Leather industry stakeholders from East Africa, Egypt and Ethiopia attending South-South Leather Industry Exchange (SSE) virtual forum called for a coordinated manner in the development of policies between Governments and the private sector.
The call is backed by effective policies in the region that have seen the industry in some countries generate more value across the value chain while highlighting nationalistic policies that have left other countries less competitive.
Speaking during the cirtual meeting, the Africa Leather and Leather Products Institute (ALLPI) Executive Director Prof. Dr. Mwinyikione Mwinyihija said that several policies were nationalistic thereby blocking regional integration and synergy among players.
“Nationalistic policies are very slow at creating skills, unlike regional policies that encourage competition & growth of skills. In countries where policies are geared at ensuring local companies get an unfair advantage over competitors many at times their capacity to create value and ensure the capability to support capacity is inadequate,” Prof Mwinyihija warned.
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The stakeholders noted the importance of having an industry-led policy development mechanism including incentives that would encourage investment in the sector with development of leather parks and cities.
The Ministry of Industrialization, Trade and Enterprise Development (MoITED) through the acting Director, at the Directorate of Agro – Industries Simon Atebe stated that Kenya’s Ngozi leather park will be ready for occupation by December 2021 when the effluence plant will be complete & facilities for firms to occupy are ready citing one of the Kenyan government’s support on the industry.
Addressing the forum Leather Council of Egypt President Mahmoud Mohamed Sarg told participants that his country, which has created the largest leather hub in Africa and the Middle East, had provided incentives for tanneries to move out of Cairo to the Robbiki leather city with free land and compensation for damages during movement.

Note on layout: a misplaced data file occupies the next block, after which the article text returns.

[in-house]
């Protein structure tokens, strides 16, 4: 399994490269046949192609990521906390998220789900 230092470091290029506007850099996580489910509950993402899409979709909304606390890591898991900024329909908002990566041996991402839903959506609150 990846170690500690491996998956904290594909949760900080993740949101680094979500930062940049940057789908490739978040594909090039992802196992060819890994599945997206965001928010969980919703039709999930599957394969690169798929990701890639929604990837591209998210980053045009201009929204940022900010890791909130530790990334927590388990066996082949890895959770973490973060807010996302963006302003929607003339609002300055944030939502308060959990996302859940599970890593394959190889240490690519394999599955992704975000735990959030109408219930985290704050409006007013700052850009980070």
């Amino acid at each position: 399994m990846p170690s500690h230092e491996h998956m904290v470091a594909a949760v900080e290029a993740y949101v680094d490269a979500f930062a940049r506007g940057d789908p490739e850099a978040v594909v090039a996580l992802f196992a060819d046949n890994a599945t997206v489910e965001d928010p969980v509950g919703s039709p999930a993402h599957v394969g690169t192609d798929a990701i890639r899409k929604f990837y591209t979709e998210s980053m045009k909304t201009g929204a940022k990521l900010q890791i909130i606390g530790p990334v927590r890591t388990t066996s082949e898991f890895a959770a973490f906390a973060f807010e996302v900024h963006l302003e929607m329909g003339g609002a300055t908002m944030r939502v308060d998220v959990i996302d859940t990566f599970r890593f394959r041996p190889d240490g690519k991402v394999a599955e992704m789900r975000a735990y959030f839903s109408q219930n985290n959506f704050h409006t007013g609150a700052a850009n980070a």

Ethiopian Leather Industry Association also stressed the need for goodwill from the government to ensure new policies solve logistical problems, access to finance, base the local market, solve input problems and demand quality assurance through continued skilled development.
“In Ethiopia’s fourth policy phase for the industry our association and Leather Industry Development Institute (LIDI) have teamed on four sector focus areas to provide technical support, conducting research and development, providing consultancy services to leather and leather products producers and constant human resource development programs with the university and TVET linkage,” said Daniel Getachew, Secretary-General, ELIA.
“If all measures and policies are agreed upon by member states, the sector will contribute more with a positive socio–economic impact through the targeted market share in States. Time limits need to be put in place to ensure no delays in implementation of agreed policies in the East African Community,” concluded Mukashaka Germaine Chairperson, Leather Value Chain Industry Platform, Rwanda.
Following the conclusion of the two-day event stakeholders have called for more collaboration between countries in the elimination of fake and illicit leather from the market, strengthening of national associations in policy formulation and implementation and knowledge transfer enable the region contributes more to the global leather industry.